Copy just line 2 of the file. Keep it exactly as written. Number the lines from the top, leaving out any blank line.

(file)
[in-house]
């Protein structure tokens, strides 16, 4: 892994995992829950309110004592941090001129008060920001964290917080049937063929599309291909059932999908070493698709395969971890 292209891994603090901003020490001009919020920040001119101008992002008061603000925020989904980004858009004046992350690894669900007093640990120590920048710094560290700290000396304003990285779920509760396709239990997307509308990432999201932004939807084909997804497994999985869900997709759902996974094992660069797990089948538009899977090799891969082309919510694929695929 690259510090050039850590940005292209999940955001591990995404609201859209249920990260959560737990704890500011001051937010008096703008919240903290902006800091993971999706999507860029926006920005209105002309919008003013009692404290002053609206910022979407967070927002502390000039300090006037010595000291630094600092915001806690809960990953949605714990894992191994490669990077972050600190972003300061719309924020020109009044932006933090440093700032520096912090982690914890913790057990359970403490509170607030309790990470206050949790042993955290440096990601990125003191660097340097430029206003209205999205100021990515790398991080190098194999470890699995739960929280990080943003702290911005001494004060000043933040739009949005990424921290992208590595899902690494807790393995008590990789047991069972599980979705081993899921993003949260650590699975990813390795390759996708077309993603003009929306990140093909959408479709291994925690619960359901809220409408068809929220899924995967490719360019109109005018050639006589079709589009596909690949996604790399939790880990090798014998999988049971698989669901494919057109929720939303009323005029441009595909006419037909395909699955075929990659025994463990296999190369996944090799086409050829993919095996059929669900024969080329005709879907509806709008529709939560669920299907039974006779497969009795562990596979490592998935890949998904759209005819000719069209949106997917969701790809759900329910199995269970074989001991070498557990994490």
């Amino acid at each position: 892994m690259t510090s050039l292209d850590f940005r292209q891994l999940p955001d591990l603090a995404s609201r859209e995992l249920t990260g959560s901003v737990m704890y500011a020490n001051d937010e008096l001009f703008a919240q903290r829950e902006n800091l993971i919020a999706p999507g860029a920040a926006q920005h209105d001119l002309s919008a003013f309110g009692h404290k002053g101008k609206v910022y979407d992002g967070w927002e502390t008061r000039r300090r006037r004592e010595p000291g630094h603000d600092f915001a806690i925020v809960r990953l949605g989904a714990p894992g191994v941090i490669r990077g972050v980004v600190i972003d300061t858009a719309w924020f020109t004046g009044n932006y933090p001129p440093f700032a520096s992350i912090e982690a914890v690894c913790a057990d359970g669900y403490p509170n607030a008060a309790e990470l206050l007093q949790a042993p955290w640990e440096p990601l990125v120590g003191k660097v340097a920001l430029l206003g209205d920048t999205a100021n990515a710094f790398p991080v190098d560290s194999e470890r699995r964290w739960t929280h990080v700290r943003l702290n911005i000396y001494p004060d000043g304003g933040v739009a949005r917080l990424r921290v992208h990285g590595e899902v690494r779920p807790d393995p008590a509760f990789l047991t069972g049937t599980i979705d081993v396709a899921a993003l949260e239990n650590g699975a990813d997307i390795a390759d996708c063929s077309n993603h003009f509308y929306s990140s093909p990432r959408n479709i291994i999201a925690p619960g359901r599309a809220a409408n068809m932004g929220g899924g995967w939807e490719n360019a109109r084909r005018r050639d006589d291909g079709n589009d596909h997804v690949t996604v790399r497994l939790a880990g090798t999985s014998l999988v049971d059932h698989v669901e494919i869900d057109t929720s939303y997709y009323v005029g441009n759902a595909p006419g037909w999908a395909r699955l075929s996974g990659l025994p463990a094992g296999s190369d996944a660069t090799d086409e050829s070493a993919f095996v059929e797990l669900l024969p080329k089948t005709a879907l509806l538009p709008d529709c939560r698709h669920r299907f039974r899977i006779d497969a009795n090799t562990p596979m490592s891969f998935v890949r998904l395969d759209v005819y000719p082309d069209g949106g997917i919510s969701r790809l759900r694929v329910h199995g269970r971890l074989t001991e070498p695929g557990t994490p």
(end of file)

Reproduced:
């Protein structure tokens, strides 16, 4: 892994995992829950309110004592941090001129008060920001964290917080049937063929599309291909059932999908070493698709395969971890 292209891994603090901003020490001009919020920040001119101008992002008061603000925020989904980004858009004046992350690894669900007093640990120590920048710094560290700290000396304003990285779920509760396709239990997307509308990432999201932004939807084909997804497994999985869900997709759902996974094992660069797990089948538009899977090799891969082309919510694929695929 690259510090050039850590940005292209999940955001591990995404609201859209249920990260959560737990704890500011001051937010008096703008919240903290902006800091993971999706999507860029926006920005209105002309919008003013009692404290002053609206910022979407967070927002502390000039300090006037010595000291630094600092915001806690809960990953949605714990894992191994490669990077972050600190972003300061719309924020020109009044932006933090440093700032520096912090982690914890913790057990359970403490509170607030309790990470206050949790042993955290440096990601990125003191660097340097430029206003209205999205100021990515790398991080190098194999470890699995739960929280990080943003702290911005001494004060000043933040739009949005990424921290992208590595899902690494807790393995008590990789047991069972599980979705081993899921993003949260650590699975990813390795390759996708077309993603003009929306990140093909959408479709291994925690619960359901809220409408068809929220899924995967490719360019109109005018050639006589079709589009596909690949996604790399939790880990090798014998999988049971698989669901494919057109929720939303009323005029441009595909006419037909395909699955075929990659025994463990296999190369996944090799086409050829993919095996059929669900024969080329005709879907509806709008529709939560669920299907039974006779497969009795562990596979490592998935890949998904759209005819000719069209949106997917969701790809759900329910199995269970074989001991070498557990994490």